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Our Day at the 2007 National Collectors Convention
Sunday, August 5, 2007
Posted by jaygross
Comments: 0

Yesterday Darrin and I continued our road trip to Cleveland, Ohio. This was the day we planned to devote entirely to the National Collectors Convention.

After breakfast, we arrived at the I-X Center at 10:00 AM for the start of the show. We drove over from our hotel and parked at the exhibition hall ($8.00). I had seen quite a bit of promotion for this event and expected it be a total zoo. When we pulled into the parking lot, there were probably 200-400 cars and I expected many more.

We stood on line for about 3 minutes and each purchased an admission ticket for the day for $17.50. The I-X Center was a pretty big place that usually is used for large industry trade shows. There were roughly 700 booths, with each booth having 2-10 tables of merchandise displayed. I believe there were 15 or so aisles of booths, with a big Ferris Wheel in the middle of the room. Going in I was pretty delusional, as the plan of attack was to walk the show to scout out what’s there, write down the best locations, and then go back and buy. That idea lasted about 3 minutes (maybe less), as we looked at just how big this place was and realized that we don’t have that kind of will power. So I went out of character and became an impulse shopper.

Both of our main collecting interests may be very different than a lot of other people there. We were especially focused on finding1950’s-1970’s stars that we can get signed by mail. We were totally fine getting the cards off condition at lower prices.

We entered the first row, and within two minutes find a great box of mixed 1950’s football and baseball in off condition. We each spent $10-15 on this box, and were pulling out cards of good signers or HOFers for about $1-2 each. I got Robin Roberts, Jim Bunning, Bill Mazeroski, Joe Schmidt, Chuck Bednarik, Hugh McElhenny, Sam Huff rookie, etc.

We spend a few minutes BS’ing with the dealer as we paid, and he pulls out a few random cards from a 70’s commons box he has behind his table. One was a 1973 Topps Jack Youngblood rookie in nice shape for $0.35. We spent the next 45 minutes digging through two 5,000 count monster boxes and I think it was the home run of the day. In the 1972 Topps rows ($0.75 each in Ex condition or better) we picked up 4 Ted Hendricks rookies, 2 Larry Little rookies, 2 Joe Greene rookies, and 2 Gene Upshaw rookies to go along with another 25 stars and good signers. There were loads of stars from 1973-1975 Topps (at $0.35-0.40 each). So we walk away from that table in complete amazement – as it now almost 11:00.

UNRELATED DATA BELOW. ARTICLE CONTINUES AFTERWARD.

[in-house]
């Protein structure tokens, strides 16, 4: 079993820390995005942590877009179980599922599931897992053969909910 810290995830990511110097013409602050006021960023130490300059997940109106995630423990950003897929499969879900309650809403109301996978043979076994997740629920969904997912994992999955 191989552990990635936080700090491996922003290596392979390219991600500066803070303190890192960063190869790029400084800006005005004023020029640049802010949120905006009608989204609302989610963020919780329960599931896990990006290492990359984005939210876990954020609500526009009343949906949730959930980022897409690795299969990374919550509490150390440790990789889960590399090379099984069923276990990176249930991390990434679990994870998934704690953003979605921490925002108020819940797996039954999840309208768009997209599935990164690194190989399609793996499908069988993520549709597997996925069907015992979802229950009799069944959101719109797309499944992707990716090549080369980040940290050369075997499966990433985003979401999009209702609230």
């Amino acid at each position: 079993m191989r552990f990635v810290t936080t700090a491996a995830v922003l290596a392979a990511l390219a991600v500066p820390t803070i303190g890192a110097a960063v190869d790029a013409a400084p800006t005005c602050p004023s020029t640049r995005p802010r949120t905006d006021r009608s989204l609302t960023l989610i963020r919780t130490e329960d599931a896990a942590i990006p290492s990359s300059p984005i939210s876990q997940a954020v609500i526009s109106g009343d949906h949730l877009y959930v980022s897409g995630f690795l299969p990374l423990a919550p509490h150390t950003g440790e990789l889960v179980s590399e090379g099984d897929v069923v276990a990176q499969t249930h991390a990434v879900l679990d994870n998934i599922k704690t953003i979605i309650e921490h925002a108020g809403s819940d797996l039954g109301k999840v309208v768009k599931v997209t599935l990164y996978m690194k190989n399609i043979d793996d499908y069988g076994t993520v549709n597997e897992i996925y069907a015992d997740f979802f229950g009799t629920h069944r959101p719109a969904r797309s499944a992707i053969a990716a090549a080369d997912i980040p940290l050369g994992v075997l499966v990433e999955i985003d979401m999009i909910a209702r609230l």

We walked around more and made a few more smaller purchases for the next hour. We got 50’s and 70’s football stars in the $1-4 range.

I spotted this table with all sorts of random items piled on top of it with a big sign $1 each, we came very close to passing it by as it seemed to be mostly 80’s junk and appeared so unorganized. I am very grateful we stayed and looked, as we bought 47 items including – 87 Donruss Greg Maddux, 3 copies of 1964 Topps Giants Al Kaline, 1972 Topps Rick Barry, 2 1950 Callahans, a T218 card, 1960 Topps Chuck Bednarik, 1966 Philly Ray Berry, 1972 and 1973 Topps Dan Issel, 1973 Topps Jerry West, 1979 Topps Kareem Abdul-Jabbar, and some 1974 Topps Basketball Leaders.

I was planning to meet another SCN member (Jim) at the end of aisle 5 at 2pm. I got there at about 1:30, and found the booth of Main Line Autographs. While I was going through their selection, I bumped into Jim. He’s been on SCN since 2001, and is a really knowledgeable collector.